Over the last 10 years 5 lake fairway has become our worst draining fairway. We had a situation like this a few years back where 1 lake fairway had become our worst draining fairway when it previously performed well. What I attribute it to is better infiltration rates and that's a sign of all the aeration we've done over the last 5 years. Before we started aerating so much I believe when it rained, a majority of that water just sheeted off the surface into collection drains. Now the rain water is getting in the soil and once it is in, it moves lateraly below the surface and pops out in new areas each year. It's a catch 22 because the better infiltration rates are great for irrigation purposes, but not so much in the winter if there aren't drains for the water to move to.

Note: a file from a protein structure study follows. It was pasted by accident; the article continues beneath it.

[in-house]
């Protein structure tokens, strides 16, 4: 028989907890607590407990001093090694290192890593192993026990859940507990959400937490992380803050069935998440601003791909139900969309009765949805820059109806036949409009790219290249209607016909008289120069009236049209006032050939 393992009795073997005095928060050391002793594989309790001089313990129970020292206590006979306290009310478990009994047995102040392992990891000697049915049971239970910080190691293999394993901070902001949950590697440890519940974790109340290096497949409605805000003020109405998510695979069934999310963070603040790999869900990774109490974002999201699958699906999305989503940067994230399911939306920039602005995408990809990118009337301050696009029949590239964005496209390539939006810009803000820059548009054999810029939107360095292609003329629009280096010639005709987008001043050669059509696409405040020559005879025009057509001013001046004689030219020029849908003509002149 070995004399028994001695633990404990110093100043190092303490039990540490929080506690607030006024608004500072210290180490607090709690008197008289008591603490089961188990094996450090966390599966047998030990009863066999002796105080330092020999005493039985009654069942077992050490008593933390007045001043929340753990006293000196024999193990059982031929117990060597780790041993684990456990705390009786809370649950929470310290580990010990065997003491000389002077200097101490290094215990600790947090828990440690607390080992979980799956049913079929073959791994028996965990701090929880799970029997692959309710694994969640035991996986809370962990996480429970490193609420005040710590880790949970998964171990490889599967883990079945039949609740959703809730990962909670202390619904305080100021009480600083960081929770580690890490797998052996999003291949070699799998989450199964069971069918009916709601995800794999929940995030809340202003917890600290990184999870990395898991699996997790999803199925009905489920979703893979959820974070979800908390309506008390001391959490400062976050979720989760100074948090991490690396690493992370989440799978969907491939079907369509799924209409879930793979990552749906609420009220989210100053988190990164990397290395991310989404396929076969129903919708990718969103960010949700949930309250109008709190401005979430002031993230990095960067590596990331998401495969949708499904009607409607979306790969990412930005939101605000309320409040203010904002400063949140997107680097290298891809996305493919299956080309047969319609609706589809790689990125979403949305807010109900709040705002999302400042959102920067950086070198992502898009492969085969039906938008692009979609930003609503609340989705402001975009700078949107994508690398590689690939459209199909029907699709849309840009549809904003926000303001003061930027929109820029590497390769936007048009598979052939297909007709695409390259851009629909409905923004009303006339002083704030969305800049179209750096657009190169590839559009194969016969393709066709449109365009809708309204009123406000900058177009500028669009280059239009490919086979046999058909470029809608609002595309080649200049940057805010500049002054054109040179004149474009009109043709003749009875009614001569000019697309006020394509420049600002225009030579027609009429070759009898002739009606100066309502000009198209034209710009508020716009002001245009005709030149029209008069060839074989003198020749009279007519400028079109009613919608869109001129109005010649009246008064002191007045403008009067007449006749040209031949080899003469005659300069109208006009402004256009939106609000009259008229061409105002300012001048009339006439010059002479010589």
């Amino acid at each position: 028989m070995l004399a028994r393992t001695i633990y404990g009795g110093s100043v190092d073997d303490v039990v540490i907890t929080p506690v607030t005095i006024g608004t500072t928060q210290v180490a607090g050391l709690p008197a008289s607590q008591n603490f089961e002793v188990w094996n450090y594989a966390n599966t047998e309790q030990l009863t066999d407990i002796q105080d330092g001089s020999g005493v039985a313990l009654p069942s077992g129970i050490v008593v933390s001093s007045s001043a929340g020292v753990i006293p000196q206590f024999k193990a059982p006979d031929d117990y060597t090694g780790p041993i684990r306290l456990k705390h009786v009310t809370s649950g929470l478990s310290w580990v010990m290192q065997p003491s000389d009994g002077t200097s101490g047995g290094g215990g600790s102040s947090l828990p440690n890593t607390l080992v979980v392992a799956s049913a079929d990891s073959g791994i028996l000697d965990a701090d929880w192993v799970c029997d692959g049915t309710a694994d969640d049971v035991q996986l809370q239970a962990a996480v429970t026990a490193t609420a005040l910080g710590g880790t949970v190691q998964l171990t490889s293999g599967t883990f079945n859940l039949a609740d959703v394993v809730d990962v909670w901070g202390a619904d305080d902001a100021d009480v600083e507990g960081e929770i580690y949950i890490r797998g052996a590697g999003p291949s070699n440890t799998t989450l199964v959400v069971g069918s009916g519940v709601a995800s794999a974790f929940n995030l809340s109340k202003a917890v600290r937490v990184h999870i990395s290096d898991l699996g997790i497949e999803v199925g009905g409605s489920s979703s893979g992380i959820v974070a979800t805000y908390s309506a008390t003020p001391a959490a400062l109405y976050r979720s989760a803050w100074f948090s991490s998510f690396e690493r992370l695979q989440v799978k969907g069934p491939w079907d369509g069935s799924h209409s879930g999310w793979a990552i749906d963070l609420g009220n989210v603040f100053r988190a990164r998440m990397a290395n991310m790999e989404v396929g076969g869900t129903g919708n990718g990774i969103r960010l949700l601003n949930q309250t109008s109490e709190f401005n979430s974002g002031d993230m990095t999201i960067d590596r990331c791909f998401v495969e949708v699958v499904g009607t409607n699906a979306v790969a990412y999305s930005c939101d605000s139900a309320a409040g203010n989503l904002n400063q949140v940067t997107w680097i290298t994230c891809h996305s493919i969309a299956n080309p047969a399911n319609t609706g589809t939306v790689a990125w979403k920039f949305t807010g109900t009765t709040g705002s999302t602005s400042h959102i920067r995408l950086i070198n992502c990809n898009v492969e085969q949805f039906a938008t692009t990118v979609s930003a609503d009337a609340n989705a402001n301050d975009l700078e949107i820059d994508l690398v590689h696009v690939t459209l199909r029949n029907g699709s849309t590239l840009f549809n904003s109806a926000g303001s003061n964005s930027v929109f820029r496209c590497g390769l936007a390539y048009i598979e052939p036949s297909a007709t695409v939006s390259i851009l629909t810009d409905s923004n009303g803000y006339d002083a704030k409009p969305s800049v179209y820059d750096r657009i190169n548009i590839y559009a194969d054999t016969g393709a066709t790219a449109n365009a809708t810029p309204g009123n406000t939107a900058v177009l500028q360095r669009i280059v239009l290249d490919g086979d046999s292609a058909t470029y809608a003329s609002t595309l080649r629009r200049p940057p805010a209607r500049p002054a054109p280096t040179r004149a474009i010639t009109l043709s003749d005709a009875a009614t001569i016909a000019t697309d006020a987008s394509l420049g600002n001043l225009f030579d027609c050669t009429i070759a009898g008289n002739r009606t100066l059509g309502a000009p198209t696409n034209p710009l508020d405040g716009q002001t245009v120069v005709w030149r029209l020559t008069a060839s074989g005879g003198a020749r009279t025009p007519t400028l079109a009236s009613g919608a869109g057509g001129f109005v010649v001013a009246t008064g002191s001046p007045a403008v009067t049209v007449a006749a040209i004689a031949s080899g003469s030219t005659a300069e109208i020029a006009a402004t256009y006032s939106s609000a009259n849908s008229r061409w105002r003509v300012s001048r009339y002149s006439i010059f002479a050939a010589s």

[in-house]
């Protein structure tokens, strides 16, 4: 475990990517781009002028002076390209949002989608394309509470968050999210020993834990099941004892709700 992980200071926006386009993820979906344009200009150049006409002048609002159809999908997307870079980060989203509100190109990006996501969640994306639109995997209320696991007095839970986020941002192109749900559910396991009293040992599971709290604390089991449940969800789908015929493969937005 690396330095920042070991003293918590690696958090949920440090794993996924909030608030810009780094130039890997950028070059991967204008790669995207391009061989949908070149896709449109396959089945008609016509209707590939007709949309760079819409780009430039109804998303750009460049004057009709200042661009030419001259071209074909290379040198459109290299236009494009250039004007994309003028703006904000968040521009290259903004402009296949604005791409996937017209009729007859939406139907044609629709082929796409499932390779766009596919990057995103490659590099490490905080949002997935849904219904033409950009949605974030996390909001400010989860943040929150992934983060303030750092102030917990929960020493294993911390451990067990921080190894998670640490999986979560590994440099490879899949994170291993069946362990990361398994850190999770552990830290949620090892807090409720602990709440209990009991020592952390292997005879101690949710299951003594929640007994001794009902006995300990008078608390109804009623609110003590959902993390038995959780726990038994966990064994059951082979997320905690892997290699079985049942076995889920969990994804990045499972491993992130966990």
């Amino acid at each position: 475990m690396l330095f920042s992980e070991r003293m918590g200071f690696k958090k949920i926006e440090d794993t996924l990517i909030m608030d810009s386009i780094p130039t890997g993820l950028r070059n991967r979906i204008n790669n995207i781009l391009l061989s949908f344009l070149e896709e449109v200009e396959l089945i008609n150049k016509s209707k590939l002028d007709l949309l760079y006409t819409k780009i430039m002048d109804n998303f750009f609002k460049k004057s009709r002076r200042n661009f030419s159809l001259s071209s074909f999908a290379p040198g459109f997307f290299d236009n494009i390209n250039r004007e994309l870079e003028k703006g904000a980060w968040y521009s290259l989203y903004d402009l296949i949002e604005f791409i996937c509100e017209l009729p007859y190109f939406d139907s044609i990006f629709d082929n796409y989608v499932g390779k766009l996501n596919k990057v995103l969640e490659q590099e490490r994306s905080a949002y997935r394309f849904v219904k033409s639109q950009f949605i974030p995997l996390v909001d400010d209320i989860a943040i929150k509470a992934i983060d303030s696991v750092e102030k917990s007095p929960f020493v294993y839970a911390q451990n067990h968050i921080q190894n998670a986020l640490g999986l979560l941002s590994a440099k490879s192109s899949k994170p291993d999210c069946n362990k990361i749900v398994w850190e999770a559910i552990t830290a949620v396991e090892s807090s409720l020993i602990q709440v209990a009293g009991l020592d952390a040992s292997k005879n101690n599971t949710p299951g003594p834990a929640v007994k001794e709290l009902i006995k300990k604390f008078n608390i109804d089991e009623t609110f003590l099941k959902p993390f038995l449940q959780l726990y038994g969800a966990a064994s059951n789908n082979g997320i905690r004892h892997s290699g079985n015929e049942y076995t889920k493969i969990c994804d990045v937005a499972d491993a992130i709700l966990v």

You can see an example of the lateral movement by looking in the drain line we just cut on 5 lake. We trenched a line to 2.5 feet and the day of there was barely any water in the drain line. The next morning the line has standing water as shown in the picture. We haven't had rain in 3 weeks and it shows us (or me at least) the importance of getting the drain lines so deep as to catch the subsurface water movement.
Will this make the fairway playable the next day after an inch of rain? No, but maybe instead of 5 days on the path, we could reduce that to 3 days.